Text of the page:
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The daily Missourian. (Columbia, Mo.) 1916-1917, May 20, 1917, Image 5

Image and text provided by State Historical Society of Missouri; Columbia, MO

Persistent link: https://chroniclingamerica.loc.gov/lccn/sn89066314/1917-05-20/ed-1/seq-5/

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' - ., i . - M Jr A0 X IT " 1 1
" "' - . . i i . , , , ,.. i . i i J? I
.,-- . ... - i, i - M- 1
After Winning 16 Games,
Tigers Lost Final to the
The Missouri baseball team showed
a complete reersal of form on Rol
lins Field yesterday and lost the last
came of the season to Kansas by a
score of 4 to 3, thereby breaking a
winning streak of sixteen games.
Xeltlicr team played good ball, but
with Poirer pitching in good form
the Jaj hawkers took on a new lease
of life and, aided by numerous Mis
souri errors of commission and omis
moii, won the decision in a poorly
plaed game.
Giltncr pitched for Missouri and
fanned thirteen Kansans, but the few
Ja hawkers who did manage to reach
base did an immense lot of damage.
Kansas had no earned run, but it was
hardly necessary to earn runs yes
terday. For instance, Giltner fanned
the first eight batters who faced him.
and the ninth out came when Morris
tut down a man stealing. Sand
wiched in between the various strike
outs, however, were several bases on
balls, and three Missouri errors.
Kcsult two Kansas runs.
Missouri staged a near rally in the
ninth inning, when Morris led oft"
with a base on balls. McMillan laid
down a pretty sacrifice, and, with a
man on second and only one down.
Missouri rooters had hopes of vic
tory. Poirer then picked off Slushcc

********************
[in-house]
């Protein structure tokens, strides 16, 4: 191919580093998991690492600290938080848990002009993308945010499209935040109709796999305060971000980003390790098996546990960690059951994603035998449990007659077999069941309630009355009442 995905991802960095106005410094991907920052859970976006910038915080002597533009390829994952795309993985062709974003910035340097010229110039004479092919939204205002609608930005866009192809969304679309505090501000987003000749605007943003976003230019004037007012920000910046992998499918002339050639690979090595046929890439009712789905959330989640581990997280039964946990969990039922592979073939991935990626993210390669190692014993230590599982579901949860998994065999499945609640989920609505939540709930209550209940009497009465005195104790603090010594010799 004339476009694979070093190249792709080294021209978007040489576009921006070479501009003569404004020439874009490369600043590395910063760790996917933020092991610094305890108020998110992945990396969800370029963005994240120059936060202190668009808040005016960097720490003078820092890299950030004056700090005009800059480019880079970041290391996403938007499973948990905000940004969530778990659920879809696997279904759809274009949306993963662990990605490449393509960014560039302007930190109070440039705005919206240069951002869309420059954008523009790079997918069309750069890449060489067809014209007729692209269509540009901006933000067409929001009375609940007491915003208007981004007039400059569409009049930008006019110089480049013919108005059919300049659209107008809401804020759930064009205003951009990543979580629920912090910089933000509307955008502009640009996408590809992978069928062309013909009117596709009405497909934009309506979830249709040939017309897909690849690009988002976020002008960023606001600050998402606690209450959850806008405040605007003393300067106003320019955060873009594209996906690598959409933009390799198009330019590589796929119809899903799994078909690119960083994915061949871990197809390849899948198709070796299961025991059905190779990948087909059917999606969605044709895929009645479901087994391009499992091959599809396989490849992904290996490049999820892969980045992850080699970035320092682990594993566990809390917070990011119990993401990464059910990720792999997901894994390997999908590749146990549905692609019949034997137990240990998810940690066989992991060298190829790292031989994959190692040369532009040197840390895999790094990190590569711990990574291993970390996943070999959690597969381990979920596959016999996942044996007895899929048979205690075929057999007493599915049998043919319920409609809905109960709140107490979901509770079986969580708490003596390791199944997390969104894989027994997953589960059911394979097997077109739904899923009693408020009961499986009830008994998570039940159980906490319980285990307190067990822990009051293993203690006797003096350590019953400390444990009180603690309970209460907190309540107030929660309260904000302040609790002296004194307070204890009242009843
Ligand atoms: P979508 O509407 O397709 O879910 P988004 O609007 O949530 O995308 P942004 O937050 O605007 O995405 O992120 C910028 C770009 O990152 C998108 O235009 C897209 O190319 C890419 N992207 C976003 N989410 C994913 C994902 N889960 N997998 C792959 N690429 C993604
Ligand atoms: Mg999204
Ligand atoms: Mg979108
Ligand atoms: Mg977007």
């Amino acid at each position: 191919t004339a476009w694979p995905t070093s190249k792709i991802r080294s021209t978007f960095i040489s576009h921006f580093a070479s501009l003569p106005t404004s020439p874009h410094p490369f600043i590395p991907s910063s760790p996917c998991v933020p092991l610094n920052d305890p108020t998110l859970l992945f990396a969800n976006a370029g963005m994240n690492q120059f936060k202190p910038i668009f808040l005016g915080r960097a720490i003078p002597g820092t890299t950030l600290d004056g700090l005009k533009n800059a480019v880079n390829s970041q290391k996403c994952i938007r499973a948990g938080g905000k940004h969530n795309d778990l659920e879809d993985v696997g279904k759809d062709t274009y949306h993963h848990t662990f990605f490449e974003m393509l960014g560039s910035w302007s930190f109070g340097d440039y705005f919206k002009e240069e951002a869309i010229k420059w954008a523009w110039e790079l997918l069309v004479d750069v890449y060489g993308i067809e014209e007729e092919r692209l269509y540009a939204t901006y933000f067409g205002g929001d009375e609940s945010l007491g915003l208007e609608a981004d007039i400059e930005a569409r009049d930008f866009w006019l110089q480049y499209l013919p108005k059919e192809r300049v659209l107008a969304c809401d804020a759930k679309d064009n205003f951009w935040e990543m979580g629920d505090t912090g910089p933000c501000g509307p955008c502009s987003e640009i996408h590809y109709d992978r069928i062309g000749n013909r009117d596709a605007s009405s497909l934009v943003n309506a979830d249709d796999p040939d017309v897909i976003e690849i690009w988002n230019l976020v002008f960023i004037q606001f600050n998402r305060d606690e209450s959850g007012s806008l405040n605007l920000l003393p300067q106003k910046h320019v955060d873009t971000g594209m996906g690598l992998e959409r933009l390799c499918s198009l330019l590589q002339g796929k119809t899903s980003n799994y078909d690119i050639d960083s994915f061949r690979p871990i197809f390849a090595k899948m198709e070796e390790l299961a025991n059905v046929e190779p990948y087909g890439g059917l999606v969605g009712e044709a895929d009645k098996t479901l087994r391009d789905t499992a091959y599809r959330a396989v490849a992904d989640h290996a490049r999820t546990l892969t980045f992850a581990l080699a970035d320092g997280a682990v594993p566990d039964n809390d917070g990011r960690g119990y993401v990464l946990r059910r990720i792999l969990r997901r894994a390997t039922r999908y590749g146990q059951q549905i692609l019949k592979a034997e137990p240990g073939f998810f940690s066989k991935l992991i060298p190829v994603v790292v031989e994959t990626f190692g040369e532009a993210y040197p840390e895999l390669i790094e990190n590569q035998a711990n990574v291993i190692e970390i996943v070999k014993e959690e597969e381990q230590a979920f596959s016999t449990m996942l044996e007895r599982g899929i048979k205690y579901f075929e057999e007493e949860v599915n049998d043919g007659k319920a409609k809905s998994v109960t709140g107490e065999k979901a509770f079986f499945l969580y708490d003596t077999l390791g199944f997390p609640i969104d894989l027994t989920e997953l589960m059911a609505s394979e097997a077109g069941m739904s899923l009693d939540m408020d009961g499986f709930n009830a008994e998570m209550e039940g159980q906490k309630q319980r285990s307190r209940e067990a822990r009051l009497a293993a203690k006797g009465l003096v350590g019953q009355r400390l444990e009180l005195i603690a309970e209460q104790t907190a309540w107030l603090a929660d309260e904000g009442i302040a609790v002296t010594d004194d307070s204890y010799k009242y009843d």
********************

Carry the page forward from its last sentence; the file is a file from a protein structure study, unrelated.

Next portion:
on strikes, and it was up to Owens.
His best effort was a grounder to
short, and Foster's throw to Weber
ended Missouri's record of victories.
I'oircr's pitching was worthy of
notice, and the Kansas second-string
man must be given credit for his
cleer work in stopping the Tiger
winning streak. From a Missouri
standpoint. Giltner's slashing triple
and his pitching stand out promi
nently. The Missouri southpaw
pitched good ball, although the five
passes which he issued counted
heavily against him in the final re
sult. The box score:
ais i: ii o a i:
MicMlll.ni. ss 4 O o II -J 1
Mu-li. r. Hi ." II ll '. O O
Kutletlce, It 4 II 0 1 O I
IiijipoM, rf 4 10 0 0 0
Mriiiiiions, it 4 1 O II 0 1
iilitiicr. i. 4 o l (i :: l
r.inuiT, sii 4 i i" i :: 0
UriinN, r;ii :: u 1 - o 1
Morris " 0 14 1
Oin-n-, If 1 0 II II O
will be taken over the river until 10
o'clock, the new service beginning
May l. Until that date the ferry was
not operated at night Twelve cars
may be accommodated at one time.
(Continued from Page One)
former students of the University, C.
H. Elliott of Kansas City, O. G. Heid
man of Columbia and Joe Travis of
Kansas City.
IF. S. GouTiimont 3Iay Help.
That transportation from New
York to France and that uniforms
and necessary equipment will be fur
nished the volunteers of the American
Ambulance Field Service by the
United States Government is pre
dicted by the officers of the service.
The following letter comes from the